The all-new 2012 Ford Focus will become the first vehicle in Australia to come equipped with the Ford SYNC connectivity system.
Ford Motor Co in the US announced earlier this week that it was expanding the vocabulary options in SYNC to include 19 languages, one of which is Australian English.
Ford Australia’s Sinead McAlary confirmed Australia would get its first taste of SYNC in the new Focus, although she admitted it would not arrive until 12-18 months after the small car’s local launch.
With the Focus due Down Under in the third quarter of 2011, Ms McAlary said Ford Australia was hopeful SYNC-equipped vehicles would arrive in local showrooms in the second half of 2012.
The Ford SYNC system is a factory-installed, fully integrated in-vehicle communications and entertainment system. Incorporating a Microsoft Windows Embedded Automotive operating system, SYNC consists of applications and user interfaces developed by Ford and third-party developers and allows voice-controlled activation of a number of connectivity devices.
Current Ford SYNC features include:
- Voice-activated, hands-free calling
- Automatic phonebook transfer (from phone to vehicle)
- Uninterrupted connections – automatically transfers calls from phone to car without having to hang up
- Support for advanced calling features (caller ID, call waiting, conference calling, signal strength, battery charge, etc.)
- Personal ring tones
- Text to audio SMS messages
- Full Bluetooth digital music player support
- Instant voice recognition
A number of applications are also available including:
- 911 Assist (automatic emergency call system)
- AppLink (allows approved smartphone apps to run through the system)
- Traffic, Directions and Information
- Vehicle health reports
Ms McAlary said Ford was currently working through what elements of the system would work in different markets. Ford Australia has had no role in the development of SYNC to this point.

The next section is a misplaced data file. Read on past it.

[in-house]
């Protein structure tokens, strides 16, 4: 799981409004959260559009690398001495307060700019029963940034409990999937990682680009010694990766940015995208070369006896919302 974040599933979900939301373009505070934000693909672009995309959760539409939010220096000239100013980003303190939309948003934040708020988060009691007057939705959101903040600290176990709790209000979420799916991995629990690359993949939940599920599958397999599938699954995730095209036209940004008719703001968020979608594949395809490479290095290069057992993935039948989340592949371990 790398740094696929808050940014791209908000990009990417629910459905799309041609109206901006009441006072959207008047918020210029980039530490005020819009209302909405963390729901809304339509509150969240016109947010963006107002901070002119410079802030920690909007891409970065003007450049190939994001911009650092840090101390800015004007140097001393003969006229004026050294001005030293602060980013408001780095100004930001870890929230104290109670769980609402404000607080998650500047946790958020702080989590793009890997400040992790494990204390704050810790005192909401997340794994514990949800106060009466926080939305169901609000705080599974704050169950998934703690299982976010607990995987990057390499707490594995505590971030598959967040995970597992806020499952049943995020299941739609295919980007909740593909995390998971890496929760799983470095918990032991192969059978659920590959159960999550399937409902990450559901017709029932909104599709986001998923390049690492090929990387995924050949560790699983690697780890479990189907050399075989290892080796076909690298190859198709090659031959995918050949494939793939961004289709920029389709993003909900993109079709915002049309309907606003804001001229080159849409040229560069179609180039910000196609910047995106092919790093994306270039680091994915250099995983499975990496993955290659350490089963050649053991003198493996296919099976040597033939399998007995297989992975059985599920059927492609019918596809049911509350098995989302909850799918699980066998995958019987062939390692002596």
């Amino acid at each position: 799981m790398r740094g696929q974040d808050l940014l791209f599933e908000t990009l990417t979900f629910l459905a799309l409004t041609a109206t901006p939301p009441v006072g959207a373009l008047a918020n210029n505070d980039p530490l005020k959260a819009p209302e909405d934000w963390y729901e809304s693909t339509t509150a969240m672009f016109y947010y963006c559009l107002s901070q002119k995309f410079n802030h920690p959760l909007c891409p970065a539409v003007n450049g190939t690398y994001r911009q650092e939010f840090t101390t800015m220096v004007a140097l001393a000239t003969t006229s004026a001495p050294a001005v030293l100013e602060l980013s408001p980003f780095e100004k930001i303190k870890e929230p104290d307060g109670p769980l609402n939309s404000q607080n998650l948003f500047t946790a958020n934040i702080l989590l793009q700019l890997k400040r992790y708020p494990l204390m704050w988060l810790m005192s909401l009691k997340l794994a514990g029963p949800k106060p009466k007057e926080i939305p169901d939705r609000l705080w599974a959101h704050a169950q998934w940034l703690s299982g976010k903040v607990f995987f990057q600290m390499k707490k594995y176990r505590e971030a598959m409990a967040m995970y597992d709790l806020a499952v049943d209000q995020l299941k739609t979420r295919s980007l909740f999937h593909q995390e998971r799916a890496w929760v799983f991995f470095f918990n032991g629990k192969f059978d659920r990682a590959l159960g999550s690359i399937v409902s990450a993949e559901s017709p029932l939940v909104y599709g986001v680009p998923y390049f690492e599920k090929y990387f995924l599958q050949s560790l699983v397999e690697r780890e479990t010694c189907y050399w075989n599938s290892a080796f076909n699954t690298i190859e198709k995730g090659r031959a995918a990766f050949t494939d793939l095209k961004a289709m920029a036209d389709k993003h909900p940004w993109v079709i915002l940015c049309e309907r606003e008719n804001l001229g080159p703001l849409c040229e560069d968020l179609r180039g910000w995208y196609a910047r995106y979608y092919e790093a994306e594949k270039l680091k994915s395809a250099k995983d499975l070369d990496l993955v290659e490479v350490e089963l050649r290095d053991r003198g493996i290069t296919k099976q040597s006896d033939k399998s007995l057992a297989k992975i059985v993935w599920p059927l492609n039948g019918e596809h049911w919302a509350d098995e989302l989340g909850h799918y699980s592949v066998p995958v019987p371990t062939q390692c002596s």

She said the functionality of the Australian SYNC would not just depend on the versatility of the system, but also on the compliance of systems outside of Ford that link to SYNC to provide it with information.
Ms McAlary said there could be some differences between the US version of SYNC and the Australian version, but insisted the core of the system would stay the same.
Ford SYNC is a separate system to the newer MyFord Touch, which gained much attention at the recent motor show in Detroit. MyFord Touch helps the vehicle interact with the world around it and includes advanced internet and traffic navigation systems, while SYNC is a more contained unit specialising in media connectivity. SYNC can operate either independently of MyFord Touch or in collaboration with it.
The Fiesta and Mondeo are currently available with a partial Bluetooth voice control systems in Australia, but Ford says SYNC will offer considerably more features when it arrives in the Focus.
Ms McAlary said SYNC was under investigation for integration into other vehicles offered by Ford Australia, but said it was not something the brand was prepared to comment on at this time.